According to Bloomberg’s latest capital markets league table data, Indonesia saw 26 initial public offerings (IPOs) launched in the first four months of 2020, the most among exchanges in South East Asia.
This number compares to six in Singapore and eight in Malaysia. Despite the large number of IPOs launched, the equity capital market (IPOs and additional offerings) was relatively small in terms of value raised.
The average size of each offering was US$ 14 million, a 74% drop from the average offering size of US$ 55 million in the same period last year. A total of US$ 368 million was raised via the equity capital market from January through April 2020, compared to US$ 717 million in the same period last year.
By run rate, this will result in the lowest amount of equity capital raised in the last 10 years, since 2009. In the last five years, there have only been six additional equity offerings by Indonesian companies, (three in 2019 alone) which raised approximately US$ 1.1 billion.
“While our data shows that Indonesia has seen the largest number of IPOs this year so far, Indonesian companies still prefer to raise capital from the debt capital markets. In the first four months of 2020, US$ 18.9 billion of debt, such as bonds and syndicated loans, was raised in Indonesia, constituting 98.1% of total capital raised,” said Vatsan Sudersan, APAC Head of Global Data, Bloomberg.
84% of bonds issued by Indonesian companies are listed outside Indonesia, with Singapore being the preferred choice for listing. The volume of bonds (US$ 15.3 billion) more than doubled from January to April 2020, compared to the same period last year (US$ 7.2 billion).
“We see more Indonesian companies turning to the bond markets to raise capital partly due to the liquidity tightness among Indonesian local banks, in relation to their regional peers. The next few months will likely continue to be challenging for Indonesian companies as they grapple with the economic fall-out from COVID-19. Some data points that could give insights to investors in the upcoming earnings season would be the Loan-to-Deposit ratios of local banks along with the provisions for loan losses and non-performing loans,” Sudersan added.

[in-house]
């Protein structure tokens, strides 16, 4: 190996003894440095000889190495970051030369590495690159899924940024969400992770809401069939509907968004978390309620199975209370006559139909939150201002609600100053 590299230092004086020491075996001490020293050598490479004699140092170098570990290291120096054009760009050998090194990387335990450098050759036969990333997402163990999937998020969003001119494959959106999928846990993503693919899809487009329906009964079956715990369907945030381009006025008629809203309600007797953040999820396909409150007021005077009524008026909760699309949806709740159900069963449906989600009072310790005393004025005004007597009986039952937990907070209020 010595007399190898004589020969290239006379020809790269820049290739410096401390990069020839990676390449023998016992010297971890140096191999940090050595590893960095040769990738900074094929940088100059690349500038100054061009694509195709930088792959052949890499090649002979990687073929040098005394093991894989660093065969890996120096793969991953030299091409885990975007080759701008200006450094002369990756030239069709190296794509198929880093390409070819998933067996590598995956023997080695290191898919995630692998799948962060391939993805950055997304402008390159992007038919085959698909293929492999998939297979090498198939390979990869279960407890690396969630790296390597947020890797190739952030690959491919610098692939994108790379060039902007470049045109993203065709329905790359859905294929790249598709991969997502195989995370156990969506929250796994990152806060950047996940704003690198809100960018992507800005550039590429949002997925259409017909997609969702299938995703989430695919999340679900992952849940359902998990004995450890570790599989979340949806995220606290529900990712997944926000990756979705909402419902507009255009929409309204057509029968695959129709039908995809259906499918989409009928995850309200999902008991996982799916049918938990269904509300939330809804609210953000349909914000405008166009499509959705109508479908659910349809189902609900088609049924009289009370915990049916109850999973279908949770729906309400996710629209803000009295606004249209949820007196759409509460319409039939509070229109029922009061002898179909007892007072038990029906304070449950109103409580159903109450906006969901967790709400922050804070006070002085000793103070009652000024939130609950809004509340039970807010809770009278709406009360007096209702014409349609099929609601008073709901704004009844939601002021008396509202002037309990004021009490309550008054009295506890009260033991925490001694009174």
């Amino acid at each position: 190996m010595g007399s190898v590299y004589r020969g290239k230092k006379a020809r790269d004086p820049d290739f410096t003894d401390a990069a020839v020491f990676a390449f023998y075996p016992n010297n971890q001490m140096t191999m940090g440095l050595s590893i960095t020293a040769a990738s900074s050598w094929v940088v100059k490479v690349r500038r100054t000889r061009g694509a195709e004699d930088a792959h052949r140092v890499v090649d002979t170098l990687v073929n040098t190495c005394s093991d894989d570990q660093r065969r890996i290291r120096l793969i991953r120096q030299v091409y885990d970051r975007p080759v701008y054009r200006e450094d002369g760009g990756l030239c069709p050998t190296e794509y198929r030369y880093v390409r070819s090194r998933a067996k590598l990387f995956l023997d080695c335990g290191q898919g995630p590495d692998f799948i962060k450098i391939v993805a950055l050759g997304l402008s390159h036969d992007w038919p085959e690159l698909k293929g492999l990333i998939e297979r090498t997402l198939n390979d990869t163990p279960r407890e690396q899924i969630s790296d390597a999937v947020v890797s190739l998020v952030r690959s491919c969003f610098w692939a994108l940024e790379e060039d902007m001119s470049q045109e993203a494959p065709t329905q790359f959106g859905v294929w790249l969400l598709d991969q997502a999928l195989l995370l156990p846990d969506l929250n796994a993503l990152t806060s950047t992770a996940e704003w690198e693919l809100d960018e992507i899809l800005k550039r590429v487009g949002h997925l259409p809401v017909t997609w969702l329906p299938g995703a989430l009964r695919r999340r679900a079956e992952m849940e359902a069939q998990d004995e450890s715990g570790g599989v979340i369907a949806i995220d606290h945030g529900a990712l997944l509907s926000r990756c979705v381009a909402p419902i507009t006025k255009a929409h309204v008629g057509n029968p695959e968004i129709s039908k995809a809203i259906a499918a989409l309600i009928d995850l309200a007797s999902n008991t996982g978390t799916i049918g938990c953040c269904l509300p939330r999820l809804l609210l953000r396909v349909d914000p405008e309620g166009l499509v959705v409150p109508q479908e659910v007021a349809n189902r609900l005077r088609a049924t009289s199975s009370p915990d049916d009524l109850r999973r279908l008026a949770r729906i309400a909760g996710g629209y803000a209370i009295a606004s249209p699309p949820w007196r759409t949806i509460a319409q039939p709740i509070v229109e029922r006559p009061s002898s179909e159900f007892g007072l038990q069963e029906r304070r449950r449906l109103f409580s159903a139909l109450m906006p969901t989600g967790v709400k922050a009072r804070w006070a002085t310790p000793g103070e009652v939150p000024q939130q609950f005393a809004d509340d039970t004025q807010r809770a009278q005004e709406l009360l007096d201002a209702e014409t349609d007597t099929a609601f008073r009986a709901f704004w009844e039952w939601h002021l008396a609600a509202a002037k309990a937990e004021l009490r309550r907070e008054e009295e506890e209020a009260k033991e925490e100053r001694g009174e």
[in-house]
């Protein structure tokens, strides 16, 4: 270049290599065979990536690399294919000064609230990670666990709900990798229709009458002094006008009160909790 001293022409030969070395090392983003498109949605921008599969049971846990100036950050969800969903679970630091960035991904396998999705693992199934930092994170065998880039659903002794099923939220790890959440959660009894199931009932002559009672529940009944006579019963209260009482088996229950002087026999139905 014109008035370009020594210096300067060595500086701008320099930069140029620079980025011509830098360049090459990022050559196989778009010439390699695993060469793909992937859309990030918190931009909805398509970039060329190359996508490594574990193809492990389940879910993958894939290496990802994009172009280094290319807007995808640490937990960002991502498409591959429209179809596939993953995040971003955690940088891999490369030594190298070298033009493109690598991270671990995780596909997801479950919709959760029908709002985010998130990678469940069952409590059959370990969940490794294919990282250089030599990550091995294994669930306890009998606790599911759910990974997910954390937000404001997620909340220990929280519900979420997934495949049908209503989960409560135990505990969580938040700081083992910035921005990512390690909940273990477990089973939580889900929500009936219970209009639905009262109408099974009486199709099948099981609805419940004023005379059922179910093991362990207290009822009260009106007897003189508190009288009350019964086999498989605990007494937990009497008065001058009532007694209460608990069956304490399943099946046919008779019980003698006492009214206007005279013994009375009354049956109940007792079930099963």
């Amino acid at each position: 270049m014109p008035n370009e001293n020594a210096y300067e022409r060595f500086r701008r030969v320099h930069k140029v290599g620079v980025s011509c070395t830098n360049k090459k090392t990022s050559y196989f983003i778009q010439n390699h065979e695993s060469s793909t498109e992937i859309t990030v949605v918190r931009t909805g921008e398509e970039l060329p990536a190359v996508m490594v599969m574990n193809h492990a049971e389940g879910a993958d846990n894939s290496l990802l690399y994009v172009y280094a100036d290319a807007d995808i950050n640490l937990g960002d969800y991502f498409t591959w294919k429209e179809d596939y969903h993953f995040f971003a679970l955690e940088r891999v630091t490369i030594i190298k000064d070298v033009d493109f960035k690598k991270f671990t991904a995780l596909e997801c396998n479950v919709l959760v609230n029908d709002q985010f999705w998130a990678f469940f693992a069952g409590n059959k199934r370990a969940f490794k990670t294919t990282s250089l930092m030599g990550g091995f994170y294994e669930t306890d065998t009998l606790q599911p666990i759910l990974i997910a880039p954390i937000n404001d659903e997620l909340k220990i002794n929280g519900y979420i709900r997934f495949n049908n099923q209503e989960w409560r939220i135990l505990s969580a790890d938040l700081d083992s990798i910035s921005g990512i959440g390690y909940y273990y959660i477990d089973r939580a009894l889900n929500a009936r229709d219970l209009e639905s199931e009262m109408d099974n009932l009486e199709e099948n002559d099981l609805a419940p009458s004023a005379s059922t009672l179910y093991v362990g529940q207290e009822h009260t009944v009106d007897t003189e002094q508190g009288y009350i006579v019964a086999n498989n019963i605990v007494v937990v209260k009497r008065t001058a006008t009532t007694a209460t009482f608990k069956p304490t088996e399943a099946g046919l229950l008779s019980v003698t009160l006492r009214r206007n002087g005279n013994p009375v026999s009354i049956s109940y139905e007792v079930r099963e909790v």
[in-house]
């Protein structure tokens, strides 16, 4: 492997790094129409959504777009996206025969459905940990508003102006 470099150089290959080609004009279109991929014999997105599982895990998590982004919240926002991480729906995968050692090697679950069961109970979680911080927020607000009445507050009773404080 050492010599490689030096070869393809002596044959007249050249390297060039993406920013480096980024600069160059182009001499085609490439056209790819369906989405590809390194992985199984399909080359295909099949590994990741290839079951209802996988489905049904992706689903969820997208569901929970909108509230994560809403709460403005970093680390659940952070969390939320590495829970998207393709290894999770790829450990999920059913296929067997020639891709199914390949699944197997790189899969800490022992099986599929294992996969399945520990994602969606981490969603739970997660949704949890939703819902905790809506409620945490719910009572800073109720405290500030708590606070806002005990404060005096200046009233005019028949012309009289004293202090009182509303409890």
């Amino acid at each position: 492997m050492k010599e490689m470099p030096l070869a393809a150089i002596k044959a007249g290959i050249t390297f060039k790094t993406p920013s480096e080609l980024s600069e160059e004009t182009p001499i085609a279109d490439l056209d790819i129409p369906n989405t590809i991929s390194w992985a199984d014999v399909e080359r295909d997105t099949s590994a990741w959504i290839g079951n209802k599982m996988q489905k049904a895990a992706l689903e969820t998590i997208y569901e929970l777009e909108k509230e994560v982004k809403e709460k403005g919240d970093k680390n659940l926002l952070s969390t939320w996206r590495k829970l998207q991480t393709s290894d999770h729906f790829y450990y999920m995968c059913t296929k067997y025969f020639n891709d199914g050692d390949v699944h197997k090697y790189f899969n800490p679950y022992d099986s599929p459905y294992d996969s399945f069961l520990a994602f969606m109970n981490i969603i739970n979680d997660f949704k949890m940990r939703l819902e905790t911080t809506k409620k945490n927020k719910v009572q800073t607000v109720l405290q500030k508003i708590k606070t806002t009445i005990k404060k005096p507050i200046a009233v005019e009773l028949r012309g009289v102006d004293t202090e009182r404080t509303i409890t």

Based on data compiled by Bloomberg, the Loan-to-Deposit (LDR) ratio of the five biggest Indonesian banks by total assets has increased each year over the last three years, from about 90% average in early 2017 to about 97% at the end of 2019. This compares to 92% for the comparable five banks in Malaysia and 88% for the three biggest banks in Singapore.
In the M&A space, activity continues to be buoyed by domestic deals. While deal count remained relatively stable compared to the same period last year, there has been a 61% year-on-year decrease in deal value, amounting to roughly US$ 2.9 Billion of deals in the first four months of 2020.
Deal activity in the financial sector were the most impacted, and witnessed a 93% decrease in volume compared to the same period last year. The largest deal involving an Indonesian company this year was the US$1.2 billion financing round for Gojek to support its pursuit for expansion to take on its competition.
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